Being a dad is still cool even though my kids are no longer young and precocious.
Celine, 21, is finishing up her senior year at Stanford and will be working her first real job in Chicago next fall and has already said she wants visits. Brandon, 18, is a freshman at Michigan State although we can’t quite get the boy out the house because of Covid-19.
They are good young adults who I suspect will remain on the right side of the law and be productive members of society. My goal for my children were for them to have a better chance at life than I did. It all seems to be working.
Now I come with some advice for young fathers. Rule number one is become a good father even before they are born.
When my wife Abs was seven months pregnant with Celine, we played classical music at night before Celine settled down for the night. Studies show that classical music stimulates the brain even before they are born.
Then I would speak to Celine for five or 10 minutes, telling her how much we already loved her and could not wait for her to join us in the world. And it was exciting to see her kick and move around in Abs’ stomach. I think she heard me.
Celine came out of the womb crying like most babies. But something funny happened. My job was to walk her from the operating room to the hospital room. I looked down at our bundle of joy and said: “Welcome to the world baby. We love you and are going to take care of you.”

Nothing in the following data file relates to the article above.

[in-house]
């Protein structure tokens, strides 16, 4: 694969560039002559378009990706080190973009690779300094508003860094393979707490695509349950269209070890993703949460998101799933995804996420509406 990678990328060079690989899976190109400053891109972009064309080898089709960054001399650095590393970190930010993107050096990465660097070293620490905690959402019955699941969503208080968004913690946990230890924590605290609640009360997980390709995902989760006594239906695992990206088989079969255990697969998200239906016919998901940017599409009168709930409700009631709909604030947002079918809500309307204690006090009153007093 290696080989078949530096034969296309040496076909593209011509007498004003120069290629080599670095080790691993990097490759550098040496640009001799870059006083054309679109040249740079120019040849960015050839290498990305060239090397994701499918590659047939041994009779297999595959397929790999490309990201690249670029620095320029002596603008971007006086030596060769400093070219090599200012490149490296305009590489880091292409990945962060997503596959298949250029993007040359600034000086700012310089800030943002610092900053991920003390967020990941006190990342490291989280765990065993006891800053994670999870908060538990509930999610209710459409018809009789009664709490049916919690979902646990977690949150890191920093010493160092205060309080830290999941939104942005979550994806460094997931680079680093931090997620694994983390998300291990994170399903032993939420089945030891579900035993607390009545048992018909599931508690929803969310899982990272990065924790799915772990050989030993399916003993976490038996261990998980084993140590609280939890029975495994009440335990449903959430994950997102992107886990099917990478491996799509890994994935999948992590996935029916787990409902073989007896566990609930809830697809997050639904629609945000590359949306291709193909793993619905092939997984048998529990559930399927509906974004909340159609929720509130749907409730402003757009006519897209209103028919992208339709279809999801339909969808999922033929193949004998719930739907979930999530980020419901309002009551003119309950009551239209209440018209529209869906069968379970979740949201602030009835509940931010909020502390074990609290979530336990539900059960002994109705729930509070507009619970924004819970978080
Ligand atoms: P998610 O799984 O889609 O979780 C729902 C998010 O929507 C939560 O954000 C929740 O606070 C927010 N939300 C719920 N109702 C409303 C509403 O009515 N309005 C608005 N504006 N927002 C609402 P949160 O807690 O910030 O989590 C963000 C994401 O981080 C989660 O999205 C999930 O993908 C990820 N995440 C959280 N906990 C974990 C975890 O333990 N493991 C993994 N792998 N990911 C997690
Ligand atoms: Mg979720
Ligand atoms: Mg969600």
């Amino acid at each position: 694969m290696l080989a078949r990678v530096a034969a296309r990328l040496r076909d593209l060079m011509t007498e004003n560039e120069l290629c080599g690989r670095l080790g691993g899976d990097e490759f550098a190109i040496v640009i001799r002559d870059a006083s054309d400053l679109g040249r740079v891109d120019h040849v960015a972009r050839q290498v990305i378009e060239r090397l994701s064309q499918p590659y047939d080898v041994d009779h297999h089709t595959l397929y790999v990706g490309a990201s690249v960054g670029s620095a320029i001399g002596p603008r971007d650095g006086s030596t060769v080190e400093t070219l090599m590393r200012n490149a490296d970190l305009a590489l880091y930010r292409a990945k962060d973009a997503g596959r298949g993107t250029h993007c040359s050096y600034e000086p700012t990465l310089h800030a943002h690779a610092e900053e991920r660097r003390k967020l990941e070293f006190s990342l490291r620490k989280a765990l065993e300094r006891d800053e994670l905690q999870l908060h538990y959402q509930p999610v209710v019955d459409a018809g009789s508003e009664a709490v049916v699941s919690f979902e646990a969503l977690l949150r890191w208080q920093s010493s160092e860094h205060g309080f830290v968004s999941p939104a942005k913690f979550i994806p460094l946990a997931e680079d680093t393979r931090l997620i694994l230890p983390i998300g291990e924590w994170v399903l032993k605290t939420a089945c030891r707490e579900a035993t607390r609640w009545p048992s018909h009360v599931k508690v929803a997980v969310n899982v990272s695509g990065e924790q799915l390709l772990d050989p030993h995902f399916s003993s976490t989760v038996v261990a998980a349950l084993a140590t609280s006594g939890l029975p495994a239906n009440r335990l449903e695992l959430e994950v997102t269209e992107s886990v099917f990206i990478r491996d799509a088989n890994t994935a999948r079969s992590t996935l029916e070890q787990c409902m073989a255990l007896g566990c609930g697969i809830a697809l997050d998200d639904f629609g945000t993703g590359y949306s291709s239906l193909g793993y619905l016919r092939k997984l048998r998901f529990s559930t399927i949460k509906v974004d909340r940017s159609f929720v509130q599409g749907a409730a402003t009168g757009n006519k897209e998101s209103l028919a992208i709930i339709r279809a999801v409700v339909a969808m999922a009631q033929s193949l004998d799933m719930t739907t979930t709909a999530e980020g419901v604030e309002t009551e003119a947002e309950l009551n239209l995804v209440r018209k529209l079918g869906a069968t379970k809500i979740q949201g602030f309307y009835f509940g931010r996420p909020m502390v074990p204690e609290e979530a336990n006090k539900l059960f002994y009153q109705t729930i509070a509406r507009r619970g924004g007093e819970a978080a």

Celine stopped crying and gave me a look as if to say: “So you are the guy that’s been talking to me.” I felt like we had our first bonding moment. And then she began to cry hysterically again.
Brandon gave me that look also after he was born.
Young dads want to get their kids the most up to date toys and gadgets for their kids. I do not discourage that but I have a cool toy that my kids loved. Buy a galloon plastic milk bottle, drink all the milk, and then wash it out.
Now fill the container with one third water, tighten the cap, and give it to your young kid when they are old enough to crawl and move around. My kids played with that thing for hours.
I even passed the tip along to former NBA player Steve Smith. He said his kids went crazy over the milk bottle too.
The last piece of advice is to always be there when they need you. In life things can go smoothly for six months, six weeks or just six hours. But at some point tears will flow and you have to figure out how to stop them. The tears could come from a bad scrape, a bad break up or they mourn the misfortune of a friend.
Let me confess. When the tears flowed I never knew what to say to help my kids. But when you take the time to show them that you care the right words magically appear and the next thing you know is you all break out in laughter because another crisis is behind you.Find Terry Foster Podcast here: